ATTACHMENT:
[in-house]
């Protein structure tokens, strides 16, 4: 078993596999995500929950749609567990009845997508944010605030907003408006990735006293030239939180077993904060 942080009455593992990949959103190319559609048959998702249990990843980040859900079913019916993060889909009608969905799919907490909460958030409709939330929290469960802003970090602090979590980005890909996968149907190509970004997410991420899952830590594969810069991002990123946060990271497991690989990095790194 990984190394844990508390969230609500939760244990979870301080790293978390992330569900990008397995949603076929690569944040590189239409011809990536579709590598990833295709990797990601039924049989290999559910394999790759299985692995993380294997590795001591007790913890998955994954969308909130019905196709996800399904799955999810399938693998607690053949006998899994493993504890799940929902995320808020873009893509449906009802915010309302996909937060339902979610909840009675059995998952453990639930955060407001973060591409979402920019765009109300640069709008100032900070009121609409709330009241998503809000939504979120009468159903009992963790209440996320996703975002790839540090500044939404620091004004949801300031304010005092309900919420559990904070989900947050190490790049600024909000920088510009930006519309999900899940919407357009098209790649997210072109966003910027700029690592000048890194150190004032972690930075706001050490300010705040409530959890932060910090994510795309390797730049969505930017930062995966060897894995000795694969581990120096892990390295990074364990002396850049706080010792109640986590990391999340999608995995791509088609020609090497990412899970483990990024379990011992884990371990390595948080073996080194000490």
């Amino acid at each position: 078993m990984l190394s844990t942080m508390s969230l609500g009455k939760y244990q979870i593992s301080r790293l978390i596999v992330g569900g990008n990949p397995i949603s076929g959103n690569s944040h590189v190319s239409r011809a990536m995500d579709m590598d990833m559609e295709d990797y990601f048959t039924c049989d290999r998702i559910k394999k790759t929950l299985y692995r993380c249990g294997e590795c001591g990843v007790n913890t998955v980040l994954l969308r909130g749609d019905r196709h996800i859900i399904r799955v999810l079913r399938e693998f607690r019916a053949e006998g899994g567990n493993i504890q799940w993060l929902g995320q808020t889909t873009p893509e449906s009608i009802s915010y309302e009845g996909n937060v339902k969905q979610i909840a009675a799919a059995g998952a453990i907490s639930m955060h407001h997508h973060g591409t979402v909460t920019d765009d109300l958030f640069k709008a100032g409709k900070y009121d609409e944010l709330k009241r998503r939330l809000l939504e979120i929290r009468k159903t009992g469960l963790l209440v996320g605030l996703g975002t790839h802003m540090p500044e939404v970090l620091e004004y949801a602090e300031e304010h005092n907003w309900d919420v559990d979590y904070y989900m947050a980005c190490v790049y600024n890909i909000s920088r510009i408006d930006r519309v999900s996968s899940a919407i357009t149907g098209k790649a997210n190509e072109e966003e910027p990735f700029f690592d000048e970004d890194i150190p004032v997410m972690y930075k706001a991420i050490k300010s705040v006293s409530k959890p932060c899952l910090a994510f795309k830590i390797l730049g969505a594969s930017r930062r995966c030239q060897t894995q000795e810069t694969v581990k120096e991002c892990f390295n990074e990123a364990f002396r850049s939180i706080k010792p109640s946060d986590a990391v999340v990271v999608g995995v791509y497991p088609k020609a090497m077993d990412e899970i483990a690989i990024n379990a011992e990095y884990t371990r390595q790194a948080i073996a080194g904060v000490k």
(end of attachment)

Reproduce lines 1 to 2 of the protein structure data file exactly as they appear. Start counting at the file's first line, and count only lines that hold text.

[in-house]
């Protein structure tokens, strides 16, 4: 078993596999995500929950749609567990009845997508944010605030907003408006990735006293030239939180077993904060 942080009455593992990949959103190319559609048959998702249990990843980040859900079913019916993060889909009608969905799919907490909460958030409709939330929290469960802003970090602090979590980005890909996968149907190509970004997410991420899952830590594969810069991002990123946060990271497991690989990095790194 990984190394844990508390969230609500939760244990979870301080790293978390992330569900990008397995949603076929690569944040590189239409011809990536579709590598990833295709990797990601039924049989290999559910394999790759299985692995993380294997590795001591007790913890998955994954969308909130019905196709996800399904799955999810399938693998607690053949006998899994493993504890799940929902995320808020873009893509449906009802915010309302996909937060339902979610909840009675059995998952453990639930955060407001973060591409979402920019765009109300640069709008100032900070009121609409709330009241998503809000939504979120009468159903009992963790209440996320996703975002790839540090500044939404620091004004949801300031304010005092309900919420559990904070989900947050190490790049600024909000920088510009930006519309999900899940919407357009098209790649997210072109966003910027700029690592000048890194150190004032972690930075706001050490300010705040409530959890932060910090994510795309390797730049969505930017930062995966060897894995000795694969581990120096892990390295990074364990002396850049706080010792109640986590990391999340999608995995791509088609020609090497990412899970483990990024379990011992884990371990390595948080073996080194000490």